The environment as the third teacher
This notion of using the environment to extend and challenge children’s learning was first introduced by Reggio Emilia. Other educators such as Maria Montessori emphasized on an environment that nurtures children’s independence through child-sized furniture and thoughtful placement of materials at the child’s level, readily accessed when needed to. All of these values have helped shaped many of the classrooms in early childhood environments.
At EtonHouse, great emphasis is placed on the planning and development of respectful, engaging, meaningful and innovative learning environments that reinforce our inquiry based philosophy of teaching and learning. There has been a conscious effort to include elements of nature, light and reflection in our learning environments. All of these served to deepen children’s thinking and create complexities in their learning.
Taking the values from above, how can parents create innovative learning spaces for children at home?
It is great for children to have choices but overwhelming when children have too many. Create a storage system with clear plastic containers. Label the containers and sort all the different resources you have. It may be an intensive one-off exercise but definitely worth the effort in the long haul.
2. Listen to and observe your children
Find out what their interests are. What are they curious to find out about? Then create learning spaces that are responsive to these interests and curiosities. Be prepared to make changes to learning spaces that are not working out as planned.
3. Be intentional
Every learning space and every resource should serve a purpose. Ask yourself, “What is the purpose … (of this or that)?” Our respect for spaces and materials serves as a role model for children. Similarly, clutter communicates the lack of it. Support your child as they help to clean up the space after use. It is important for children to know where things go.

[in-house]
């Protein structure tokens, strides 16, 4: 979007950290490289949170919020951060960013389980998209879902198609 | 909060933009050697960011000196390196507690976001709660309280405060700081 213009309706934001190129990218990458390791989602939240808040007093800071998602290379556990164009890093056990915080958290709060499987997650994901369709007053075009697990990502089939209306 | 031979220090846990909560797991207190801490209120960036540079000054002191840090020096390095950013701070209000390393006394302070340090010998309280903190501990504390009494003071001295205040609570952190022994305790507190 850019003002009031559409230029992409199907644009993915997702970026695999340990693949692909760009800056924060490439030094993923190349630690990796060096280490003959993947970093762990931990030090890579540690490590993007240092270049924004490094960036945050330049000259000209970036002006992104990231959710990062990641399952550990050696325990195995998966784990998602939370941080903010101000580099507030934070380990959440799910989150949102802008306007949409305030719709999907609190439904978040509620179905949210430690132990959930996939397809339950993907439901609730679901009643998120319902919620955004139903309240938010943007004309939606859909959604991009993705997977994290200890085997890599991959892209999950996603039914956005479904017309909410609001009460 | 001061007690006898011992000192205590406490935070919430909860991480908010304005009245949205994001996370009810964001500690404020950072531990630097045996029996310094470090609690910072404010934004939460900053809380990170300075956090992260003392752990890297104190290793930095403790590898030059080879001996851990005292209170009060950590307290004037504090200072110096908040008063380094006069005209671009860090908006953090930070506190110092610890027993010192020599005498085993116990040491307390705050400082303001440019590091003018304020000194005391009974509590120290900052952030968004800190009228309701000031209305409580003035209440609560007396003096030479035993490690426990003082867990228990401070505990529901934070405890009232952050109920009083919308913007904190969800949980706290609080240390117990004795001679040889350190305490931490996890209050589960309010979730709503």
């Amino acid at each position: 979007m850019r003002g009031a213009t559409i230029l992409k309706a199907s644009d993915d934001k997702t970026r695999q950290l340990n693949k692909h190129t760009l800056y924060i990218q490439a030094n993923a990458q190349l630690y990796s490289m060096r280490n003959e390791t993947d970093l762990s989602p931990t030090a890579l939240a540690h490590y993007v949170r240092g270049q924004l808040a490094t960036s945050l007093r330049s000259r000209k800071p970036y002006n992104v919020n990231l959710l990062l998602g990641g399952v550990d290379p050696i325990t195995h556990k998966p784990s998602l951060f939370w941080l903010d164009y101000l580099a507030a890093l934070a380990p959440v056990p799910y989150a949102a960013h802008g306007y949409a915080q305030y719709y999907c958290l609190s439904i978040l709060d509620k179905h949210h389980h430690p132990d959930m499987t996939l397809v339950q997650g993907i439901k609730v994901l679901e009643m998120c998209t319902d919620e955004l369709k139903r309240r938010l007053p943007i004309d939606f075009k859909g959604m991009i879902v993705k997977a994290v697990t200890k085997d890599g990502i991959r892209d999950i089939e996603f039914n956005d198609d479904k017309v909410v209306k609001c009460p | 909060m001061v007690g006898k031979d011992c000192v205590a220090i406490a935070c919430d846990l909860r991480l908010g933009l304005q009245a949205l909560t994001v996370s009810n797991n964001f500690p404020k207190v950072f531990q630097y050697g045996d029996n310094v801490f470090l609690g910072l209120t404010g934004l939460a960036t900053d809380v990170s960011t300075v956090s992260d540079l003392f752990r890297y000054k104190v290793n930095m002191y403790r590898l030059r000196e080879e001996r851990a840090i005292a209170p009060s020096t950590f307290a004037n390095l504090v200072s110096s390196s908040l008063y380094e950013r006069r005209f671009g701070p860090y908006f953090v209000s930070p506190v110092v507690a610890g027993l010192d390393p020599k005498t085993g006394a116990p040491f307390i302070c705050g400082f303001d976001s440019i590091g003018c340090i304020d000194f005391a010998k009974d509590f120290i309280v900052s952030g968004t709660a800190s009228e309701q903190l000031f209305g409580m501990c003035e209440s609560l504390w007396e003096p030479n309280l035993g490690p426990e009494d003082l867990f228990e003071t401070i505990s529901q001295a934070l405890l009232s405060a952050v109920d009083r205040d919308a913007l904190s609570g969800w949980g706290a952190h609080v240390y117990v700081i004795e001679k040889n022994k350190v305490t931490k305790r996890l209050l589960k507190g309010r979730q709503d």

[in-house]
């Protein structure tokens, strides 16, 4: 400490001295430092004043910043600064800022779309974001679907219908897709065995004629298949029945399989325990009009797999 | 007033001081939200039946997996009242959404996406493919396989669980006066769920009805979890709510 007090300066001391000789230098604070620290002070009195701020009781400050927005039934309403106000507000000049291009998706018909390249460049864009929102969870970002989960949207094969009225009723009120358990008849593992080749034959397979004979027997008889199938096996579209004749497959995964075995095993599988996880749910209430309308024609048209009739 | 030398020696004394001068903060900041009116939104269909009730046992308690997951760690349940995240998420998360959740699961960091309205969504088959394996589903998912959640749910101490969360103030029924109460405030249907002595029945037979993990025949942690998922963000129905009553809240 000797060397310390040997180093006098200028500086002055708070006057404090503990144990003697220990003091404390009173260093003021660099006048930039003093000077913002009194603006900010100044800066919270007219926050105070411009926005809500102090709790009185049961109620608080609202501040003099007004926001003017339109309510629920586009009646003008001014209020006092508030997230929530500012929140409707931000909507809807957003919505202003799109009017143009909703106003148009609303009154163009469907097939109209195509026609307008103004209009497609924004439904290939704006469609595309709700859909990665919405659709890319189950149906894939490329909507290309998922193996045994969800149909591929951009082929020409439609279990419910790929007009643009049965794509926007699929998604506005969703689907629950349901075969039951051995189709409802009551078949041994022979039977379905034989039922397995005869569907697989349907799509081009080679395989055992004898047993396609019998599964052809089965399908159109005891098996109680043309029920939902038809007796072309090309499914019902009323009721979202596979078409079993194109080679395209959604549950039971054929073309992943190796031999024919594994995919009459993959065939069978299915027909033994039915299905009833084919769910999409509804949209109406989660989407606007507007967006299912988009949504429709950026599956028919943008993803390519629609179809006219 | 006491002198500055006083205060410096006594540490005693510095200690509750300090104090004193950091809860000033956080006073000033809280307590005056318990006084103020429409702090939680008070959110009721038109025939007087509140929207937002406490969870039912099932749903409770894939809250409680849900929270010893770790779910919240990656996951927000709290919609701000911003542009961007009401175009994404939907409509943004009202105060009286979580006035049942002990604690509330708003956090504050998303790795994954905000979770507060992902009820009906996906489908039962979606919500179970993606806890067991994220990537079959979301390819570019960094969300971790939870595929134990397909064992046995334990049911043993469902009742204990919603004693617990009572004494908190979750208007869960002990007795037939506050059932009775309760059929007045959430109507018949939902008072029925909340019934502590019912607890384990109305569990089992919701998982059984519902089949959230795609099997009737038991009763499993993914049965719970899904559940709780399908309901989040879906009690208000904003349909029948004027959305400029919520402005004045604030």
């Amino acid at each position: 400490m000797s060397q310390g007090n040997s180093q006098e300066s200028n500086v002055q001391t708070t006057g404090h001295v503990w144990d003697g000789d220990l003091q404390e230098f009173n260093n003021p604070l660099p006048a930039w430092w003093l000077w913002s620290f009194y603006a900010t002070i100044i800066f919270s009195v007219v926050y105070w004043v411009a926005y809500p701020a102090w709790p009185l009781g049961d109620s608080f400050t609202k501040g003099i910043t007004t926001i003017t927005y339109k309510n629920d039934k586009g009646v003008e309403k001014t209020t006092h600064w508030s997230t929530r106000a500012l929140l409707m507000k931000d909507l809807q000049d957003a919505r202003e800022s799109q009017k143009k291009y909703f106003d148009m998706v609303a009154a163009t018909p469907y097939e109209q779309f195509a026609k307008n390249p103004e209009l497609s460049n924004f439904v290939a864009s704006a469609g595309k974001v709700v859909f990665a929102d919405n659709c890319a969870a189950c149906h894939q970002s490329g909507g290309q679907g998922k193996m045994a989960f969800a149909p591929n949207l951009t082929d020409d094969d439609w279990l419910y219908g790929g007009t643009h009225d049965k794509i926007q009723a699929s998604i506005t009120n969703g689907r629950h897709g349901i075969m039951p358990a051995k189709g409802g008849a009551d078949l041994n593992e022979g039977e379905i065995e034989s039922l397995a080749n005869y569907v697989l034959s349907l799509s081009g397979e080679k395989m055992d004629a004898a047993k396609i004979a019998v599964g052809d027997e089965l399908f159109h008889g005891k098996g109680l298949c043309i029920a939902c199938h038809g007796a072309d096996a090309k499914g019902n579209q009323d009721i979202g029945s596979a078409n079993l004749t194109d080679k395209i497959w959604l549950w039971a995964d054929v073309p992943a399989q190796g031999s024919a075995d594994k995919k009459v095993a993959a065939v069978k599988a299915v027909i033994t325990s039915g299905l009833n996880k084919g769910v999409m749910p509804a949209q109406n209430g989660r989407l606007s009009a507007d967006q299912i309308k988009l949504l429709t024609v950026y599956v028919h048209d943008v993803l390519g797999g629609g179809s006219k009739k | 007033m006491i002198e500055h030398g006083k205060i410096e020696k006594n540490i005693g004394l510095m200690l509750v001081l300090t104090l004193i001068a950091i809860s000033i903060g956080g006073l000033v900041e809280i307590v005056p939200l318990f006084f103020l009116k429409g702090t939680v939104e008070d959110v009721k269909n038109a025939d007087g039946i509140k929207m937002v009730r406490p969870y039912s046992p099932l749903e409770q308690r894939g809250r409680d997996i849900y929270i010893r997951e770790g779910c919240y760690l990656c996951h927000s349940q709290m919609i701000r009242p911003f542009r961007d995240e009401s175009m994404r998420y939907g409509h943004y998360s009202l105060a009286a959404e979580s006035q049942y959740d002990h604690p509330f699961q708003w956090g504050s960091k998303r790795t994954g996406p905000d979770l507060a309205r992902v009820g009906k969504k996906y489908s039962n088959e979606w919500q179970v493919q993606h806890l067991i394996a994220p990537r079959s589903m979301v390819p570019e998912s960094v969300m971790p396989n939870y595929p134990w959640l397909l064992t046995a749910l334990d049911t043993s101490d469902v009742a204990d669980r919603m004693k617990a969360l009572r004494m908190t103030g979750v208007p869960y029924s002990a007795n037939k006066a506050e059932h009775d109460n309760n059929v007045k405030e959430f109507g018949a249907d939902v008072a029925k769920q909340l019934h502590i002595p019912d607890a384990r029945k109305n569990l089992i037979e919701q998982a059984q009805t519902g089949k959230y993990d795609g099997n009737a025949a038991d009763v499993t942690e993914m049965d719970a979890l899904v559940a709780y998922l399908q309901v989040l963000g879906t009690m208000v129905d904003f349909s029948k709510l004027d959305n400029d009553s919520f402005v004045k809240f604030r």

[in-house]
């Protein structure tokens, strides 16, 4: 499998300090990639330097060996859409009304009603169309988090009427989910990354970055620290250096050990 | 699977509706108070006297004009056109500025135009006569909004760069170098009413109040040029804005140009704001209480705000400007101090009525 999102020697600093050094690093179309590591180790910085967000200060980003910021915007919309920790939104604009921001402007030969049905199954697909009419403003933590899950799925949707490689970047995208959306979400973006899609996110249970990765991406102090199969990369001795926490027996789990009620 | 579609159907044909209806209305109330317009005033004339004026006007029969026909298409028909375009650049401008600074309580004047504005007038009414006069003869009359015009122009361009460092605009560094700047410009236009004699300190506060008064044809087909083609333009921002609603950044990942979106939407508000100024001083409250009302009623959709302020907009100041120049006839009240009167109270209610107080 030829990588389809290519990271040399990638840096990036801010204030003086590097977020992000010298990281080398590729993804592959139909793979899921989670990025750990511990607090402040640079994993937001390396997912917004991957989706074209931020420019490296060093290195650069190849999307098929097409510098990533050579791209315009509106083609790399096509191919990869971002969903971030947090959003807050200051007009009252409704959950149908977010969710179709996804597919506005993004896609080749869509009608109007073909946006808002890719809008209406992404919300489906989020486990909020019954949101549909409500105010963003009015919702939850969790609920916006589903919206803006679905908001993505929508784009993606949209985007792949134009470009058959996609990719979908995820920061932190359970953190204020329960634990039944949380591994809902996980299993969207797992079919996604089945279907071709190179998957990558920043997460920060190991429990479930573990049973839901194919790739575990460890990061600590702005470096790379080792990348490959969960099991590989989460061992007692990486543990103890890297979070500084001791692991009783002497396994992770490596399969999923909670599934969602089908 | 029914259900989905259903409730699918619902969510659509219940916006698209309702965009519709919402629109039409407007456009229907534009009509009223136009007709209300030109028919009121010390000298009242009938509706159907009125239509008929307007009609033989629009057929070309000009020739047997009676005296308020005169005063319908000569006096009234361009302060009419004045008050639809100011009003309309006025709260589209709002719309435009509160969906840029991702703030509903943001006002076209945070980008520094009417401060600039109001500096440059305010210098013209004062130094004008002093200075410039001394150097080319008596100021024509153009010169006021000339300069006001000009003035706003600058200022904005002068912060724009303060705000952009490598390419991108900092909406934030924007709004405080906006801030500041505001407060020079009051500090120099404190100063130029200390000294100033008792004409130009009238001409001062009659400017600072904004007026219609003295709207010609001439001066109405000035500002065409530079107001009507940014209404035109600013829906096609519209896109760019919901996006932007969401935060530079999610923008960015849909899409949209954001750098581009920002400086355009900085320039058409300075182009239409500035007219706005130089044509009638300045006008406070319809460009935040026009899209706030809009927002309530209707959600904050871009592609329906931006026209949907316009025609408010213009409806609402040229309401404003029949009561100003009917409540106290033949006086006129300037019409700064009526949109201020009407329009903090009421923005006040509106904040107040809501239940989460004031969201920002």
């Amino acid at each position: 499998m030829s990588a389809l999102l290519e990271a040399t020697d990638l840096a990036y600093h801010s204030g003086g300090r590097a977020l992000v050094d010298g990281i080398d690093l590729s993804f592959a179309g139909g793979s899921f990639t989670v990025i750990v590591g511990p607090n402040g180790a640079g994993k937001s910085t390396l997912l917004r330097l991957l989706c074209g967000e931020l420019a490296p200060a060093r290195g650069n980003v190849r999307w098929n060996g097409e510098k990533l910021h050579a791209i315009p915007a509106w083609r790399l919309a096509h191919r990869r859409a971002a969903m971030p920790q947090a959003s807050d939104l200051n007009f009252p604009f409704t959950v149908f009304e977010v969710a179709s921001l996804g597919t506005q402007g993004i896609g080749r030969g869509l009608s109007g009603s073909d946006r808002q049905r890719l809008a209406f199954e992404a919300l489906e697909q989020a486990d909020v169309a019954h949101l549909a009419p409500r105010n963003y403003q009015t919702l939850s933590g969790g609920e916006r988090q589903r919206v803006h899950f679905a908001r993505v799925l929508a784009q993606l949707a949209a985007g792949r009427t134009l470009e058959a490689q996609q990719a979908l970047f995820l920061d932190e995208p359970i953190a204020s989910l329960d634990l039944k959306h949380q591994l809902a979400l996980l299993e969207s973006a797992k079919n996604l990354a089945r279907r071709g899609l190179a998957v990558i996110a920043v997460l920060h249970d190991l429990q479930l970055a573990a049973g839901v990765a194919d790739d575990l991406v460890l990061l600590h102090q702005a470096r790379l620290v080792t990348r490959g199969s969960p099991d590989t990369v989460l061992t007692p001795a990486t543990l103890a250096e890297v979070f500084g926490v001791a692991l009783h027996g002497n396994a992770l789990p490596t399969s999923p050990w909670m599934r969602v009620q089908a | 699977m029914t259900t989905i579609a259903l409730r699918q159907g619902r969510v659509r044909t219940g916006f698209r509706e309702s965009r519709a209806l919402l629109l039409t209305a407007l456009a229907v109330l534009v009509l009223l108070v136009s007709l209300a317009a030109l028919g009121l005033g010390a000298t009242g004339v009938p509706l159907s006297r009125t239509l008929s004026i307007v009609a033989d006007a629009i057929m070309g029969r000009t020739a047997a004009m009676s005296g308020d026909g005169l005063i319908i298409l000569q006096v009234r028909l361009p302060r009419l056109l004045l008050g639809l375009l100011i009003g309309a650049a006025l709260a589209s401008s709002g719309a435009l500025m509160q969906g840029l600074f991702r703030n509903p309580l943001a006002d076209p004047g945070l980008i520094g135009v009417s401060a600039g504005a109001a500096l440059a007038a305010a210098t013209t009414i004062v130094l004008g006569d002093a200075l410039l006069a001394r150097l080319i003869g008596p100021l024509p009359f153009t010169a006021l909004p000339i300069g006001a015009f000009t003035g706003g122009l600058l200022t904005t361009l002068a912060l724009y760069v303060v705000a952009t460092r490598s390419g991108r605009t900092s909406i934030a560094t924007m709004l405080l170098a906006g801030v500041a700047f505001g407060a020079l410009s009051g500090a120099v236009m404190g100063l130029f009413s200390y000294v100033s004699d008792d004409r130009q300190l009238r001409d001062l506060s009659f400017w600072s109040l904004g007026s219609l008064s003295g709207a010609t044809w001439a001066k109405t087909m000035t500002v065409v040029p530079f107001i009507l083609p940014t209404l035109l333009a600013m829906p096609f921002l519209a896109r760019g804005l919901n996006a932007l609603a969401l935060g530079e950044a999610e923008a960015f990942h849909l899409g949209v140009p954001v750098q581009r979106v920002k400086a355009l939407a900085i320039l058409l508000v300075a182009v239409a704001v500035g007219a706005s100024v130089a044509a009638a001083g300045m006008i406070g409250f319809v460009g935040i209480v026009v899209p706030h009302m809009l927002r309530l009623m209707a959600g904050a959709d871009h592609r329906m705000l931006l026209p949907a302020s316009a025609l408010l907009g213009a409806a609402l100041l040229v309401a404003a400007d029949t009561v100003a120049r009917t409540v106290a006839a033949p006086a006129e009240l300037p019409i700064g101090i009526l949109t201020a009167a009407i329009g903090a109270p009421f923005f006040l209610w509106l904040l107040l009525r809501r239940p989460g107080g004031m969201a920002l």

At EtonHouse Bilingual Pre-school, our Mandarin cultural room features a strong learning environment for children to experience the beautiful Chinese culture and tradition. Art pieces, pretend play props and other learning resources are specially curated for children to be immersed in the Mandarin culture.
4. Use open-ended resources
Let children’s creativity and imagination fuel the play. Be inventive with recycled materials. In Reggio Emilia, the placement of resources in a thoughtful way is called a ‘provocation’, because it provokes wonder, imagination, amazement and curiosity in a child.
5. Makes spaces magical
Add a mirror where children construct with blocks to allow children to view from multiple perspectives. Create a hanging drape with fabric to partition a cosy nook. Throw in a string of fairy lights to illuminate the space. When a learning space is lovingly and meaningfully set up, children can certainly be engaged in purposeful play for long periods of time. Give these ideas a go in your home and catch your child learning from their new spaces!
Photos courtesy of EtonHouse Bilingual Pre-school, Singapore
By Ng Shu Ping
Shu Ping began her professional career in business development and marketing communication but with a strong passion for working with children, she moved on to obtain her Graduate Diploma of Early Childhood Education from Monash University, Melbourne. She started as a teacher but soon rose up to a leadership role in EtonHouse Vanda in 2008. In 2014, she headed the pre-school to achieve the Outstanding Centre for Teaching and Learning Award from Singapore’s Early Childhood Development Agency (ECDA).
This article was first published in The New Age Parents e-magazine